I encountered an issue when I made a GET request in my React project which was supposed to return a file I could download. For the file to download properly, I had to make the response type a blob.

But if an error occurred when the server returns a JSON object, I'd be unable to get that object because I had already defined the response type as a blob. And if I remove the blob definition, the file would just return as regular JSON and might not download properly.

So how do I get the blob to download it and retrieve the error object in case something didn't go well from the server? Thankfully, there's a way to achieve this.

This guide will show you how to retain a JSON object for error handling purposes, while being able to download a file from a server. We'll be using Axios, a JavaScript library used for making HTTP requests, to make our API call.

Step 1: Define the Response Type in the API Call

First, define a function that makes the HTTP request to the server. In this case, we're expecting a file, so the conventional HTTP verb would be GET.

The response type for Axios requests is JSON by default, but we want to change that to a blob like this:

import axios from "axios";

const getFileFromServer = () => {
    const res = await axios.get('https://api.some-server.com', {responseType: 'blob'})?.data;
    return res;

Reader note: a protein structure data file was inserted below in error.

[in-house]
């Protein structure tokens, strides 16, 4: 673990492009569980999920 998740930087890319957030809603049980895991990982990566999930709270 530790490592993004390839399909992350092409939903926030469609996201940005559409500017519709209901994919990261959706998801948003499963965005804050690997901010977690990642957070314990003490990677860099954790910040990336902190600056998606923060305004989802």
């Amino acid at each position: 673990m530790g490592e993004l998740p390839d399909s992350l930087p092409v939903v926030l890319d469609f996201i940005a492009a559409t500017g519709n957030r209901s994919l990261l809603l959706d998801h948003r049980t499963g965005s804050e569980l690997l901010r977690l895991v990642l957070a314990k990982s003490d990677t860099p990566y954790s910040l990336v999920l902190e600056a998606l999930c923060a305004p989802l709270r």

Step 2: Convert Blob To Text

In the previous step, we were able to get our file as a blob easily. But when it comes to showing the error, we need it to show as JSON.

First, we need to wrap the request in a try/catch statement to specify what should happen if an error is thrown while the request is being made.

import axios from "axios";

const getFileFromServer = async () => {
    try {
        const res = await axios.get('https://api.some-server.com', {responseType: 'blob'}).data;
    return res;
    catch (error) {
        let errorResponse = await error.response.data.text();
        const errorObj = JSON.parse(response);
        console.log(errorObj) // log error to console

The type conversion was done inside the catch block. First, we converted the response data to a JSON string using the text() method from JavaScript's Fetch API.

Finally, we used the JSON.parse() method to convert that string to actual JSON. That way, we can access the object in its intended format while being able to retrieve the file from the server if there is no error.

Logging the error object to the console will result in something like this:

  "statusCode": 400,
  "message": "Some error occured"


This is one of the problems I faced in real life, so I thought I'd share it in case someone else encounters it.

Let me know your thoughts about the article, and feel free to make any suggestions you think could improve my solution.

Thanks for reading!